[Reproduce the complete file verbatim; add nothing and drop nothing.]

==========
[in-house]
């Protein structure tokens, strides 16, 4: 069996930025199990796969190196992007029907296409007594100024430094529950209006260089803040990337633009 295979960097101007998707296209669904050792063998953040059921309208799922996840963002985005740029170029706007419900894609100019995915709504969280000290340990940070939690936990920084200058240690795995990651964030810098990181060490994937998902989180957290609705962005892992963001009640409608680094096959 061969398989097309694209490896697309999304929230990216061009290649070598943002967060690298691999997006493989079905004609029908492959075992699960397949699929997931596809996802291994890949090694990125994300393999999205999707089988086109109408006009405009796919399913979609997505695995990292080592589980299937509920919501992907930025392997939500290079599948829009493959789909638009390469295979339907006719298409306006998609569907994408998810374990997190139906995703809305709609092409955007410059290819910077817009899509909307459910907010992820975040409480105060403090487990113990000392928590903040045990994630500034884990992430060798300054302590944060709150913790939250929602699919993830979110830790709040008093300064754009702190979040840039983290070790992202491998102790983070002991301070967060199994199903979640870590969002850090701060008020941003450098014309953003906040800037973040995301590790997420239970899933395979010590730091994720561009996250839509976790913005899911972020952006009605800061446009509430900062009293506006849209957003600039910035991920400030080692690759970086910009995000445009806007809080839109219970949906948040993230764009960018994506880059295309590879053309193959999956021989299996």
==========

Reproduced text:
[in-house]
């Protein structure tokens, strides 16, 4: 069996930025199990796969190196992007029907296409007594100024430094529950209006260089803040990337633009 295979960097101007998707296209669904050792063998953040059921309208799922996840963002985005740029170029706007419900894609100019995915709504969280000290340990940070939690936990920084200058240690795995990651964030810098990181060490994937998902989180957290609705962005892992963001009640409608680094096959 061969398989097309694209490896697309999304929230990216061009290649070598943002967060690298691999997006493989079905004609029908492959075992699960397949699929997931596809996802291994890949090694990125994300393999999205999707089988086109109408006009405009796919399913979609997505695995990292080592589980299937509920919501992907930025392997939500290079599948829009493959789909638009390469295979339907006719298409306006998609569907994408998810374990997190139906995703809305709609092409955007410059290819910077817009899509909307459910907010992820975040409480105060403090487990113990000392928590903040045990994630500034884990992430060798300054302590944060709150913790939250929602699919993830979110830790709040008093300064754009702190979040840039983290070790992202491998102790983070002991301070967060199994199903979640870590969002850090701060008020941003450098014309953003906040800037973040995301590790997420239970899933395979010590730091994720561009996250839509976790913005899911972020952006009605800061446009509430900062009293506006849209957003600039910035991920400030080692690759970086910009995000445009806007809080839109219970949906948040993230764009960018994506880059295309590879053309193959999956021989299996």